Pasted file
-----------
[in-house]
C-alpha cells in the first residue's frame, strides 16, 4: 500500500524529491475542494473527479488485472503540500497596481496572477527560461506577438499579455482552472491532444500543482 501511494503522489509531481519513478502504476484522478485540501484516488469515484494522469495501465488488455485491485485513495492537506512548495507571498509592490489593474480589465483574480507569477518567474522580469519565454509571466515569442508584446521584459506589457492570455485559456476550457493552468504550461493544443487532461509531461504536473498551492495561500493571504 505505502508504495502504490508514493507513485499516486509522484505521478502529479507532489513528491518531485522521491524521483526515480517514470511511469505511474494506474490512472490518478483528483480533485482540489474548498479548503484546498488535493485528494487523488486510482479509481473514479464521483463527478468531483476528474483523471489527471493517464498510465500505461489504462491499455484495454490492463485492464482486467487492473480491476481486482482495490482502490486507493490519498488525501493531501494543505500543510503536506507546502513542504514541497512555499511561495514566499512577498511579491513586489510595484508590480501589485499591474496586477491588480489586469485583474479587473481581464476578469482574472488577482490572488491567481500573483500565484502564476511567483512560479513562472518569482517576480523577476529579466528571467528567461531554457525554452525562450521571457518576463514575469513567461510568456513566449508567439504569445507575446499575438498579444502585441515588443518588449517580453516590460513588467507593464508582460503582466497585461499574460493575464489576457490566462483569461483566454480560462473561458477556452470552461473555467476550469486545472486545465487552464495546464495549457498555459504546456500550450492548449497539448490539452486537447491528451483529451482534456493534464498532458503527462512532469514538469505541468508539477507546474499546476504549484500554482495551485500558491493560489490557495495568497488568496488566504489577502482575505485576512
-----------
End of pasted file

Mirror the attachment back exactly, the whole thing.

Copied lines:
[in-house]
C-alpha cells in the first residue's frame, strides 16, 4: 500500500524529491475542494473527479488485472503540500497596481496572477527560461506577438499579455482552472491532444500543482 501511494503522489509531481519513478502504476484522478485540501484516488469515484494522469495501465488488455485491485485513495492537506512548495507571498509592490489593474480589465483574480507569477518567474522580469519565454509571466515569442508584446521584459506589457492570455485559456476550457493552468504550461493544443487532461509531461504536473498551492495561500493571504 505505502508504495502504490508514493507513485499516486509522484505521478502529479507532489513528491518531485522521491524521483526515480517514470511511469505511474494506474490512472490518478483528483480533485482540489474548498479548503484546498488535493485528494487523488486510482479509481473514479464521483463527478468531483476528474483523471489527471493517464498510465500505461489504462491499455484495454490492463485492464482486467487492473480491476481486482482495490482502490486507493490519498488525501493531501494543505500543510503536506507546502513542504514541497512555499511561495514566499512577498511579491513586489510595484508590480501589485499591474496586477491588480489586469485583474479587473481581464476578469482574472488577482490572488491567481500573483500565484502564476511567483512560479513562472518569482517576480523577476529579466528571467528567461531554457525554452525562450521571457518576463514575469513567461510568456513566449508567439504569445507575446499575438498579444502585441515588443518588449517580453516590460513588467507593464508582460503582466497585461499574460493575464489576457490566462483569461483566454480560462473561458477556452470552461473555467476550469486545472486545465487552464495546464495549457498555459504546456500550450492548449497539448490539452486537447491528451483529451482534456493534464498532458503527462512532469514538469505541468508539477507546474499546476504549484500554482495551485500558491493560489490557495495568497488568496488566504489577502482575505485576512